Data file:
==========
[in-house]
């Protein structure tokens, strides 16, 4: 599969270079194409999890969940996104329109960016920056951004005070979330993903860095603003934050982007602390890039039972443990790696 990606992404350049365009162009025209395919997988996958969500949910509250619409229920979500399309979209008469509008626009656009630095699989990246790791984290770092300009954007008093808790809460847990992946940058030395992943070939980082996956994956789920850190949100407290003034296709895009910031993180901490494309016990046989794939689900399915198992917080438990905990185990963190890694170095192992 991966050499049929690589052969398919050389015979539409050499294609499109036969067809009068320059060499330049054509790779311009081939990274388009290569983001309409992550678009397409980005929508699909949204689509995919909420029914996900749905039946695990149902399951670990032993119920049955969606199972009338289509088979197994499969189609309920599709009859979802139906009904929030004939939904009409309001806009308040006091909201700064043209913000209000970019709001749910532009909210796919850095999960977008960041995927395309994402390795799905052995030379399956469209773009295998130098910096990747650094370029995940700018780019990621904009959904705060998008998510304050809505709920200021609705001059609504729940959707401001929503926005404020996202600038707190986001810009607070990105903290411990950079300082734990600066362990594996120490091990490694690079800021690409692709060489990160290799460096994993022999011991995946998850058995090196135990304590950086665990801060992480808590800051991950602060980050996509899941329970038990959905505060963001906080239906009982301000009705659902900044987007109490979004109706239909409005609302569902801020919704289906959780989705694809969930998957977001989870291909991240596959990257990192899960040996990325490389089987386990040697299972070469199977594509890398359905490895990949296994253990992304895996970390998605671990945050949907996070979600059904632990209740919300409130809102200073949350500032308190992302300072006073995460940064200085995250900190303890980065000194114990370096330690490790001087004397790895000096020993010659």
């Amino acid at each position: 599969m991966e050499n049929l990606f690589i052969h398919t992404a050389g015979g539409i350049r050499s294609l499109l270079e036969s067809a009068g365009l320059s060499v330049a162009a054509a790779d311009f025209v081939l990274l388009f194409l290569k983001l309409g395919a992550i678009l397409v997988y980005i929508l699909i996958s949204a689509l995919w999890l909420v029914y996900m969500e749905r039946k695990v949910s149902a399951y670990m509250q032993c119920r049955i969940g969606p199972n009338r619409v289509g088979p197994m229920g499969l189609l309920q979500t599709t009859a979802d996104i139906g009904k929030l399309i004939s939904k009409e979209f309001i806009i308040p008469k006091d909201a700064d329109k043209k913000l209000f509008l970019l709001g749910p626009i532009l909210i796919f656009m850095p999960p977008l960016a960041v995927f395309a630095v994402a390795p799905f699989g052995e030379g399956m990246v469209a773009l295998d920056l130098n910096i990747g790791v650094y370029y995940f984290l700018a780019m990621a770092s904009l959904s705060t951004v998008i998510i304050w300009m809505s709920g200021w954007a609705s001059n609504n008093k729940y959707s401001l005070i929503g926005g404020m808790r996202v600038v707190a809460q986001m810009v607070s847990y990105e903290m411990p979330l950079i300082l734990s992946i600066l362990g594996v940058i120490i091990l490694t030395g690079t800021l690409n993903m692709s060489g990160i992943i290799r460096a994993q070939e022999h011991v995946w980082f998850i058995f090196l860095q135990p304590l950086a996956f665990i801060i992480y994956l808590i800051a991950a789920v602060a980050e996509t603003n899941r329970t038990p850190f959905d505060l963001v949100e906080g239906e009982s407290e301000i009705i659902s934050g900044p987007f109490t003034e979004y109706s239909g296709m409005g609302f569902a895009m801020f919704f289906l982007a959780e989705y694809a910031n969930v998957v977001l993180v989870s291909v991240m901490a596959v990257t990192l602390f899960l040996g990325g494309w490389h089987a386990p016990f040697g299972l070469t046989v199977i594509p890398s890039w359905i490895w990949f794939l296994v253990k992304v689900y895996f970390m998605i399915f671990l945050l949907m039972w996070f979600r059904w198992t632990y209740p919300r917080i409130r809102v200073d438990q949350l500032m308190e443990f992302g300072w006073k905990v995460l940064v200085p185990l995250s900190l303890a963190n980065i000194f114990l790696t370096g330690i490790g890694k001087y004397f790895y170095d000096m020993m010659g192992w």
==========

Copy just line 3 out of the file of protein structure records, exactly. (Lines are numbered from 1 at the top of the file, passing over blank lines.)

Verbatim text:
């Amino acid at each position: 599969m991966e050499n049929l990606f690589i052969h398919t992404a050389g015979g539409i350049r050499s294609l499109l270079e036969s067809a009068g365009l320059s060499v330049a162009a054509a790779d311009f025209v081939l990274l388009f194409l290569k983001l309409g395919a992550i678009l397409v997988y980005i929508l699909i996958s949204a689509l995919w999890l909420v029914y996900m969500e749905r039946k695990v949910s149902a399951y670990m509250q032993c119920r049955i969940g969606p199972n009338r619409v289509g088979p197994m229920g499969l189609l309920q979500t599709t009859a979802d996104i139906g009904k929030l399309i004939s939904k009409e979209f309001i806009i308040p008469k006091d909201a700064d329109k043209k913000l209000f509008l970019l709001g749910p626009i532009l909210i796919f656009m850095p999960p977008l960016a960041v995927f395309a630095v994402a390795p799905f699989g052995e030379g399956m990246v469209a773009l295998d920056l130098n910096i990747g790791v650094y370029y995940f984290l700018a780019m990621a770092s904009l959904s705060t951004v998008i998510i304050w300009m809505s709920g200021w954007a609705s001059n609504n008093k729940y959707s401001l005070i929503g926005g404020m808790r996202v600038v707190a809460q986001m810009v607070s847990y990105e903290m411990p979330l950079i300082l734990s992946i600066l362990g594996v940058i120490i091990l490694t030395g690079t800021l690409n993903m692709s060489g990160i992943i290799r460096a994993q070939e022999h011991v995946w980082f998850i058995f090196l860095q135990p304590l950086a996956f665990i801060i992480y994956l808590i800051a991950a789920v602060a980050e996509t603003n899941r329970t038990p850190f959905d505060l963001v949100e906080g239906e009982s407290e301000i009705i659902s934050g900044p987007f109490t003034e979004y109706s239909g296709m409005g609302f569902a895009m801020f919704f289906l982007a959780e989705y694809a910031n969930v998957v977001l993180v989870s291909v991240m901490a596959v990257t990192l602390f899960l040996g990325g494309w490389h089987a386990p016990f040697g299972l070469t046989v199977i594509p890398s890039w359905i490895w990949f794939l296994v253990k992304v689900y895996f970390m998605i399915f671990l945050l949907m039972w996070f979600r059904w198992t632990y209740p919300r917080i409130r809102v200073d438990q949350l500032m308190e443990f992302g300072w006073k905990v995460l940064v200085p185990l995250s900190l303890a963190n980065i000194f114990l790696t370096g330690i490790g890694k001087y004397f790895y170095d000096m020993m010659g192992w």